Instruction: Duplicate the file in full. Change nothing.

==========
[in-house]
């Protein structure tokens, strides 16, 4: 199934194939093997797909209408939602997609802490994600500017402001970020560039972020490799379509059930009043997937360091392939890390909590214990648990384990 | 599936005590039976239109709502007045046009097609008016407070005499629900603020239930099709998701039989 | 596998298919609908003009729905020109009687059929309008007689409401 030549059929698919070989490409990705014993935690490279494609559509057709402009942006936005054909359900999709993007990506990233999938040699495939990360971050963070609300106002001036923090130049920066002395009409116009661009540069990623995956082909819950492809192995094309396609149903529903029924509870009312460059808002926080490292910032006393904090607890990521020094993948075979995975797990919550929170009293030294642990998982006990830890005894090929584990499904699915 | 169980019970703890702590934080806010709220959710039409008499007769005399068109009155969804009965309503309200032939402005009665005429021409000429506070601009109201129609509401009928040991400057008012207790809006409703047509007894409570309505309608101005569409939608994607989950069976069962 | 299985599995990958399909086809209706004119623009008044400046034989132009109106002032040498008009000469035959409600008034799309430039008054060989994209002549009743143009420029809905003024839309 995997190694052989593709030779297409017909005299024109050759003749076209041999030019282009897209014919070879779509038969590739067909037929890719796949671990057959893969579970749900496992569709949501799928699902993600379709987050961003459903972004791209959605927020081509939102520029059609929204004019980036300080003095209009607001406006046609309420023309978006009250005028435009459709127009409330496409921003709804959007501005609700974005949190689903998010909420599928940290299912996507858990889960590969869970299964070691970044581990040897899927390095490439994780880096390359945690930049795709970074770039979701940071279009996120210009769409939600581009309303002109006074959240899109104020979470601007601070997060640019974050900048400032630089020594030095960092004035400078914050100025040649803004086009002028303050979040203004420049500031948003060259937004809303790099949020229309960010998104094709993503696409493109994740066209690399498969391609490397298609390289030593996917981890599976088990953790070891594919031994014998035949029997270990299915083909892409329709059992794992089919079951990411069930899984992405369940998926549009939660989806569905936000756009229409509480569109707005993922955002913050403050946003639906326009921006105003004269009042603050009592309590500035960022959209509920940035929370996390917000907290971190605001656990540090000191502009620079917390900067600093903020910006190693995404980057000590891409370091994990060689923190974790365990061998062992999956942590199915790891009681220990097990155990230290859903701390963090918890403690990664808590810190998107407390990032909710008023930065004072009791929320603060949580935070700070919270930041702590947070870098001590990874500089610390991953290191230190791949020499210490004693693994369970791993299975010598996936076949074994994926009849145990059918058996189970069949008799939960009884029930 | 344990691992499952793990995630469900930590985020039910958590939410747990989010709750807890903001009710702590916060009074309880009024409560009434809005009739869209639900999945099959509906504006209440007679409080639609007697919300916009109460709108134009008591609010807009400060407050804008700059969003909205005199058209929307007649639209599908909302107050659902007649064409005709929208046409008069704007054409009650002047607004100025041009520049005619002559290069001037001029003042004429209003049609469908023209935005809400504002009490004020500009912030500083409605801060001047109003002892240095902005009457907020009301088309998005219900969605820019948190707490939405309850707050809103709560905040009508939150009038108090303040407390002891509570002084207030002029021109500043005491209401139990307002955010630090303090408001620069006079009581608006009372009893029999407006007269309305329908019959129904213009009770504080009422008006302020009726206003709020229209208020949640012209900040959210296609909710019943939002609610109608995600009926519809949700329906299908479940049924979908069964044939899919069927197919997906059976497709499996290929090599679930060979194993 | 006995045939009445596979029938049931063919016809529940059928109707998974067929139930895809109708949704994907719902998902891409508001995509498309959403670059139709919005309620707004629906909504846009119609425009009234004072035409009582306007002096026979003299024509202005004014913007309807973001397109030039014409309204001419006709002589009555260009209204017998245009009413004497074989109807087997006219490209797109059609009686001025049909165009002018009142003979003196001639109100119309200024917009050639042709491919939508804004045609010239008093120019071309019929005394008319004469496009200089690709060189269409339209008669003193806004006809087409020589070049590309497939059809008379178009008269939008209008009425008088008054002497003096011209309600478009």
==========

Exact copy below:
[in-house]
């Protein structure tokens, strides 16, 4: 199934194939093997797909209408939602997609802490994600500017402001970020560039972020490799379509059930009043997937360091392939890390909590214990648990384990 | 599936005590039976239109709502007045046009097609008016407070005499629900603020239930099709998701039989 | 596998298919609908003009729905020109009687059929309008007689409401 030549059929698919070989490409990705014993935690490279494609559509057709402009942006936005054909359900999709993007990506990233999938040699495939990360971050963070609300106002001036923090130049920066002395009409116009661009540069990623995956082909819950492809192995094309396609149903529903029924509870009312460059808002926080490292910032006393904090607890990521020094993948075979995975797990919550929170009293030294642990998982006990830890005894090929584990499904699915 | 169980019970703890702590934080806010709220959710039409008499007769005399068109009155969804009965309503309200032939402005009665005429021409000429506070601009109201129609509401009928040991400057008012207790809006409703047509007894409570309505309608101005569409939608994607989950069976069962 | 299985599995990958399909086809209706004119623009008044400046034989132009109106002032040498008009000469035959409600008034799309430039008054060989994209002549009743143009420029809905003024839309 995997190694052989593709030779297409017909005299024109050759003749076209041999030019282009897209014919070879779509038969590739067909037929890719796949671990057959893969579970749900496992569709949501799928699902993600379709987050961003459903972004791209959605927020081509939102520029059609929204004019980036300080003095209009607001406006046609309420023309978006009250005028435009459709127009409330496409921003709804959007501005609700974005949190689903998010909420599928940290299912996507858990889960590969869970299964070691970044581990040897899927390095490439994780880096390359945690930049795709970074770039979701940071279009996120210009769409939600581009309303002109006074959240899109104020979470601007601070997060640019974050900048400032630089020594030095960092004035400078914050100025040649803004086009002028303050979040203004420049500031948003060259937004809303790099949020229309960010998104094709993503696409493109994740066209690399498969391609490397298609390289030593996917981890599976088990953790070891594919031994014998035949029997270990299915083909892409329709059992794992089919079951990411069930899984992405369940998926549009939660989806569905936000756009229409509480569109707005993922955002913050403050946003639906326009921006105003004269009042603050009592309590500035960022959209509920940035929370996390917000907290971190605001656990540090000191502009620079917390900067600093903020910006190693995404980057000590891409370091994990060689923190974790365990061998062992999956942590199915790891009681220990097990155990230290859903701390963090918890403690990664808590810190998107407390990032909710008023930065004072009791929320603060949580935070700070919270930041702590947070870098001590990874500089610390991953290191230190791949020499210490004693693994369970791993299975010598996936076949074994994926009849145990059918058996189970069949008799939960009884029930 | 344990691992499952793990995630469900930590985020039910958590939410747990989010709750807890903001009710702590916060009074309880009024409560009434809005009739869209639900999945099959509906504006209440007679409080639609007697919300916009109460709108134009008591609010807009400060407050804008700059969003909205005199058209929307007649639209599908909302107050659902007649064409005709929208046409008069704007054409009650002047607004100025041009520049005619002559290069001037001029003042004429209003049609469908023209935005809400504002009490004020500009912030500083409605801060001047109003002892240095902005009457907020009301088309998005219900969605820019948190707490939405309850707050809103709560905040009508939150009038108090303040407390002891509570002084207030002029021109500043005491209401139990307002955010630090303090408001620069006079009581608006009372009893029999407006007269309305329908019959129904213009009770504080009422008006302020009726206003709020229209208020949640012209900040959210296609909710019943939002609610109608995600009926519809949700329906299908479940049924979908069964044939899919069927197919997906059976497709499996290929090599679930060979194993 | 006995045939009445596979029938049931063919016809529940059928109707998974067929139930895809109708949704994907719902998902891409508001995509498309959403670059139709919005309620707004629906909504846009119609425009009234004072035409009582306007002096026979003299024509202005004014913007309807973001397109030039014409309204001419006709002589009555260009209204017998245009009413004497074989109807087997006219490209797109059609009686001025049909165009002018009142003979003196001639109100119309200024917009050639042709491919939508804004045609010239008093120019071309019929005394008319004469496009200089690709060189269409339209008669003193806004006809087409020589070049590309497939059809008379178009008269939008209008009425008088008054002497003096011209309600478009």